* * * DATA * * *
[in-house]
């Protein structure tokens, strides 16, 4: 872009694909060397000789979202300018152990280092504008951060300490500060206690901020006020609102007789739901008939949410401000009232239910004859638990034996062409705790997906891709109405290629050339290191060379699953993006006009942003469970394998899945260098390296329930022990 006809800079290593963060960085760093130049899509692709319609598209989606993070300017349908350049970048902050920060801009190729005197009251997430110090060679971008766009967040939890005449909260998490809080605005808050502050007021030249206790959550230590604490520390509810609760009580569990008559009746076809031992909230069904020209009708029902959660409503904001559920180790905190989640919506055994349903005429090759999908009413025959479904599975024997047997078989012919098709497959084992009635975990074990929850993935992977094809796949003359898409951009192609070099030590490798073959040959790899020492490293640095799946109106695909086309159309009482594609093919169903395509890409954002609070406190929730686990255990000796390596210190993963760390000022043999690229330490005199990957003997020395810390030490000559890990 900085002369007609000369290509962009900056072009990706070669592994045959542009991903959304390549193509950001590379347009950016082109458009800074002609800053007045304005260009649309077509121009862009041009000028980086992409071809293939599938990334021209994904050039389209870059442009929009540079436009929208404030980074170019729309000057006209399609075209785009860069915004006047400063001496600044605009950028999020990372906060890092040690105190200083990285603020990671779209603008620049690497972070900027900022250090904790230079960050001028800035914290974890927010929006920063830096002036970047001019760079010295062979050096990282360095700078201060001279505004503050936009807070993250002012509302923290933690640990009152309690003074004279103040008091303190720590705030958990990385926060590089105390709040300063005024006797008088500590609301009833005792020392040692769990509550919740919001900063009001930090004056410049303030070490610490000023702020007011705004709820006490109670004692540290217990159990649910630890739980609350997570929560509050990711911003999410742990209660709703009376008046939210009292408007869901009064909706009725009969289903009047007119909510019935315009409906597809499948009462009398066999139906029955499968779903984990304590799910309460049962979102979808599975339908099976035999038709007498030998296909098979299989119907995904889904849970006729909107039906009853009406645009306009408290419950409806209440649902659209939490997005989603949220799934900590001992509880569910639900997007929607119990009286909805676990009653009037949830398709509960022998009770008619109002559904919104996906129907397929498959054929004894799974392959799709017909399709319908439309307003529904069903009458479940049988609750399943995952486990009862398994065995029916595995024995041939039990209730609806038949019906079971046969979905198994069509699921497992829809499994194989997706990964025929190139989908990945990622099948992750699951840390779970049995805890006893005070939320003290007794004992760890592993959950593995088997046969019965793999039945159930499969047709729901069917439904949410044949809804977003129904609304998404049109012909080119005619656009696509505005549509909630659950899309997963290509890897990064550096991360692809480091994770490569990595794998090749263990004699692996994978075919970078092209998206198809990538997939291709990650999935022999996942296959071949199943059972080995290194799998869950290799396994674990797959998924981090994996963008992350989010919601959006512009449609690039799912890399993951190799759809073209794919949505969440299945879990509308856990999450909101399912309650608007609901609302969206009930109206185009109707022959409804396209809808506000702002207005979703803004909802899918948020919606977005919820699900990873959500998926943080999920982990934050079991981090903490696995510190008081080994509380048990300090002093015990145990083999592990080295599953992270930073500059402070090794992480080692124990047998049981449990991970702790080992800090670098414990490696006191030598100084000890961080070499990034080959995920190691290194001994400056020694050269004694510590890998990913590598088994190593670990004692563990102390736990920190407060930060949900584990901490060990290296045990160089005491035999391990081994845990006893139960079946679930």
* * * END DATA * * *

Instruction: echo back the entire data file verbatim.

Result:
[in-house]
């Protein structure tokens, strides 16, 4: 872009694909060397000789979202300018152990280092504008951060300490500060206690901020006020609102007789739901008939949410401000009232239910004859638990034996062409705790997906891709109405290629050339290191060379699953993006006009942003469970394998899945260098390296329930022990 006809800079290593963060960085760093130049899509692709319609598209989606993070300017349908350049970048902050920060801009190729005197009251997430110090060679971008766009967040939890005449909260998490809080605005808050502050007021030249206790959550230590604490520390509810609760009580569990008559009746076809031992909230069904020209009708029902959660409503904001559920180790905190989640919506055994349903005429090759999908009413025959479904599975024997047997078989012919098709497959084992009635975990074990929850993935992977094809796949003359898409951009192609070099030590490798073959040959790899020492490293640095799946109106695909086309159309009482594609093919169903395509890409954002609070406190929730686990255990000796390596210190993963760390000022043999690229330490005199990957003997020395810390030490000559890990 900085002369007609000369290509962009900056072009990706070669592994045959542009991903959304390549193509950001590379347009950016082109458009800074002609800053007045304005260009649309077509121009862009041009000028980086992409071809293939599938990334021209994904050039389209870059442009929009540079436009929208404030980074170019729309000057006209399609075209785009860069915004006047400063001496600044605009950028999020990372906060890092040690105190200083990285603020990671779209603008620049690497972070900027900022250090904790230079960050001028800035914290974890927010929006920063830096002036970047001019760079010295062979050096990282360095700078201060001279505004503050936009807070993250002012509302923290933690640990009152309690003074004279103040008091303190720590705030958990990385926060590089105390709040300063005024006797008088500590609301009833005792020392040692769990509550919740919001900063009001930090004056410049303030070490610490000023702020007011705004709820006490109670004692540290217990159990649910630890739980609350997570929560509050990711911003999410742990209660709703009376008046939210009292408007869901009064909706009725009969289903009047007119909510019935315009409906597809499948009462009398066999139906029955499968779903984990304590799910309460049962979102979808599975339908099976035999038709007498030998296909098979299989119907995904889904849970006729909107039906009853009406645009306009408290419950409806209440649902659209939490997005989603949220799934900590001992509880569910639900997007929607119990009286909805676990009653009037949830398709509960022998009770008619109002559904919104996906129907397929498959054929004894799974392959799709017909399709319908439309307003529904069903009458479940049988609750399943995952486990009862398994065995029916595995024995041939039990209730609806038949019906079971046969979905198994069509699921497992829809499994194989997706990964025929190139989908990945990622099948992750699951840390779970049995805890006893005070939320003290007794004992760890592993959950593995088997046969019965793999039945159930499969047709729901069917439904949410044949809804977003129904609304998404049109012909080119005619656009696509505005549509909630659950899309997963290509890897990064550096991360692809480091994770490569990595794998090749263990004699692996994978075919970078092209998206198809990538997939291709990650999935022999996942296959071949199943059972080995290194799998869950290799396994674990797959998924981090994996963008992350989010919601959006512009449609690039799912890399993951190799759809073209794919949505969440299945879990509308856990999450909101399912309650608007609901609302969206009930109206185009109707022959409804396209809808506000702002207005979703803004909802899918948020919606977005919820699900990873959500998926943080999920982990934050079991981090903490696995510190008081080994509380048990300090002093015990145990083999592990080295599953992270930073500059402070090794992480080692124990047998049981449990991970702790080992800090670098414990490696006191030598100084000890961080070499990034080959995920190691290194001994400056020694050269004694510590890998990913590598088994190593670990004692563990102390736990920190407060930060949900584990901490060990290296045990160089005491035999391990081994845990006893139960079946679930």